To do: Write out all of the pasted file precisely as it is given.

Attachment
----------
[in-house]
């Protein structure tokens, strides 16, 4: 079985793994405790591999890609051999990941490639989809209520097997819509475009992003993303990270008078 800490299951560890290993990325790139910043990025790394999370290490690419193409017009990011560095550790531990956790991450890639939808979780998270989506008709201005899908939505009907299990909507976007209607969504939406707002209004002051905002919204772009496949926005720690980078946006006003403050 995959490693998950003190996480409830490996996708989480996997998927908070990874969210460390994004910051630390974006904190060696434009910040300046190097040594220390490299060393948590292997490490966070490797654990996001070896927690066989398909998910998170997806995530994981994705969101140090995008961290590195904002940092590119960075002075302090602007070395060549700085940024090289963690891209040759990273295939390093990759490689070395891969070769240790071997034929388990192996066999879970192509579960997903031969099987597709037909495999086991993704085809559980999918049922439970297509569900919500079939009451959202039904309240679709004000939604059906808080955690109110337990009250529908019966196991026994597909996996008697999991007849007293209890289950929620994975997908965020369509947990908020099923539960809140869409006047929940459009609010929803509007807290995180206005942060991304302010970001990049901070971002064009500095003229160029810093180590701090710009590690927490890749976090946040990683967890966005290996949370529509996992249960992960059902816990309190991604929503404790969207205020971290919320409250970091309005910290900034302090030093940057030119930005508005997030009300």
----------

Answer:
[in-house]
């Protein structure tokens, strides 16, 4: 079985793994405790591999890609051999990941490639989809209520097997819509475009992003993303990270008078 800490299951560890290993990325790139910043990025790394999370290490690419193409017009990011560095550790531990956790991450890639939808979780998270989506008709201005899908939505009907299990909507976007209607969504939406707002209004002051905002919204772009496949926005720690980078946006006003403050 995959490693998950003190996480409830490996996708989480996997998927908070990874969210460390994004910051630390974006904190060696434009910040300046190097040594220390490299060393948590292997490490966070490797654990996001070896927690066989398909998910998170997806995530994981994705969101140090995008961290590195904002940092590119960075002075302090602007070395060549700085940024090289963690891209040759990273295939390093990759490689070395891969070769240790071997034929388990192996066999879970192509579960997903031969099987597709037909495999086991993704085809559980999918049922439970297509569900919500079939009451959202039904309240679709004000939604059906808080955690109110337990009250529908019966196991026994597909996996008697999991007849007293209890289950929620994975997908965020369509947990908020099923539960809140869409006047929940459009609010929803509007807290995180206005942060991304302010970001990049901070971002064009500095003229160029810093180590701090710009590690927490890749976090946040990683967890966005290996949370529509996992249960992960059902816990309190991604929503404790969207205020971290919320409250970091309005910290900034302090030093940057030119930005508005997030009300």